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Contributors: MTaylor

Hardware: Connecting the Motors

The Stepoko is designed to be able to control a multitude of 2-phase stepper motors. These all have two sets of coils that are driven in a particular combination in order to make the motor turn in the correct direction. If this is all new to you, read our tutorial on Motors and Selecting the Right One, in particular the section Stepper Motors. This tutorial has some descriptions of motors with three sets of coils rather than two, but the theory is the same.

The Stepoko can handle a variety of motors by adjusting the current level for the application.

Identifying the Coils

A lot of the time steppers come from a 'motor box' on a hobbyist's shelf, and may not have ratings or part numbers. If there are four wires, chances are it's a stepper. The coils need to be identified though, so take out a multimeter and look for continuity between wires. If the motor has four wires, with two pairs that have a similar resistance, you've found the coils!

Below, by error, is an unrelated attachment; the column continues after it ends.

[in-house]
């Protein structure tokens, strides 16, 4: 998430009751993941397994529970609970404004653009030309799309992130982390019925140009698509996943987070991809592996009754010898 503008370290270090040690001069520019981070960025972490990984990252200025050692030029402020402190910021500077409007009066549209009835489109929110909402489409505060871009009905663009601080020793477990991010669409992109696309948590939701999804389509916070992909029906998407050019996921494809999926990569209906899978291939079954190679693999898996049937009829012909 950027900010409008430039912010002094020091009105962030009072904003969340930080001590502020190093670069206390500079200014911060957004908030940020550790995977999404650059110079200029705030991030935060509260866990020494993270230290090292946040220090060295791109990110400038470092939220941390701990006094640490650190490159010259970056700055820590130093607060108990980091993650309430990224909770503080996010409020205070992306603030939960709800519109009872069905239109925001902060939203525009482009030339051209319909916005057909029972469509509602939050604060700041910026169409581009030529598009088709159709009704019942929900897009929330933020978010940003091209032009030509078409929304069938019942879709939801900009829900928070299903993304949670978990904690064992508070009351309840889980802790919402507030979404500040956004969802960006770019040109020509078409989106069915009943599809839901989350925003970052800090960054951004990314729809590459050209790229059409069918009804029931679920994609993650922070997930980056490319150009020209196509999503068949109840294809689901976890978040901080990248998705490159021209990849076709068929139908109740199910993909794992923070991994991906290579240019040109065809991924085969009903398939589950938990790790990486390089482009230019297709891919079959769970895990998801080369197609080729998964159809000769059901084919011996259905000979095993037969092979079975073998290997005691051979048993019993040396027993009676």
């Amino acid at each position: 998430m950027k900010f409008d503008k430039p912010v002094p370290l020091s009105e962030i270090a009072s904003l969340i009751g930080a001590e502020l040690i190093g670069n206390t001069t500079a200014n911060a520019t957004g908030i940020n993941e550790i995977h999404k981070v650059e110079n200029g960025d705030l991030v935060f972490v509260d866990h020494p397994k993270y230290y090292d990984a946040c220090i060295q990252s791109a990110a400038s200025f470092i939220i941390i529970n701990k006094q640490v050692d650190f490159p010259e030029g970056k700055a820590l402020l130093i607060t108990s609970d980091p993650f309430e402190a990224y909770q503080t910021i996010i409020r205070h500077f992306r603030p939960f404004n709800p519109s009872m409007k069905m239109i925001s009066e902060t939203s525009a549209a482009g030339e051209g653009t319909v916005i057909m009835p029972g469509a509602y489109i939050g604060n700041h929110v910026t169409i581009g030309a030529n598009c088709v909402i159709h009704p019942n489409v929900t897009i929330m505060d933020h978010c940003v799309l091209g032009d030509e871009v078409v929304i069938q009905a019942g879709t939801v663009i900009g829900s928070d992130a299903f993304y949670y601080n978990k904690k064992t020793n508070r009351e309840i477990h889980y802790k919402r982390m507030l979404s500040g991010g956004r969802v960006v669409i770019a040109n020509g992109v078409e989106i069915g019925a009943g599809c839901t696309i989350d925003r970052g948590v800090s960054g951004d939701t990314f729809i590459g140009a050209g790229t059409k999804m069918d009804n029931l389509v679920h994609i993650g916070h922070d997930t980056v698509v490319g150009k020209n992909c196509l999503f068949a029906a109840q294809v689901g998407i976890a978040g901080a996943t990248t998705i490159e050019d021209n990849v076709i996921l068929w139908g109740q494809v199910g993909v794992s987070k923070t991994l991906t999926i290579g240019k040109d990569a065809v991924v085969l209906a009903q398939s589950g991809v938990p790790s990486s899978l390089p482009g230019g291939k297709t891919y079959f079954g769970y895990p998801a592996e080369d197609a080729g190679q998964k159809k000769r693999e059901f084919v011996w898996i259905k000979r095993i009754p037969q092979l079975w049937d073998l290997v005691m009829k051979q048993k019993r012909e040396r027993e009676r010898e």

Here you can see that the first two random wires measured open, and the second two measured 1.8 ohms. This is a typical large-ish 2 phase stepper.

Alternately, with the datasheet the wires should be indicated. An example datasheet from our general purpose motor shows a simple wiring diagram with the two coils.

Attach the motors

The two coils of the motor correspond with the 'A' and 'B' terminal pairs on the board. Including the fact that you can put the coils in backwards, there are 8 possible ways to connect two coils! But which one goes where? Don't even worry about it. If one is backwards, or if coils 'A' and 'B' are swapped, the motor will just spin in the other direction, which can be set in software.

More worrisome is how to convince the stranded wires get into the terminal blocks and then, stay there after they have been tightened. Tinning the leads can make the whole thing go smoothly.

Left: the wire ends look pretty ratty from the factory. Center: Collect the wire strands by giving them about 180 degrees of twist along the length of the strip. Right: Tin each lead. Apply excess solder to allow the flux to work, and pull the extra solder off with the iron yielding a solid cylinder of wire.

Sometimes the terminal springs are tight from the factory. To help ease connection, back out the termina screw until it's flush with the terminal block, gently open the contact, and use a tool to push from the tinned end.

Left: Back the screw out until flush. Center: Gently open the contact plate. Right: Help put the wire in with a tool that is choked up near the tinned end. You can't push a rope!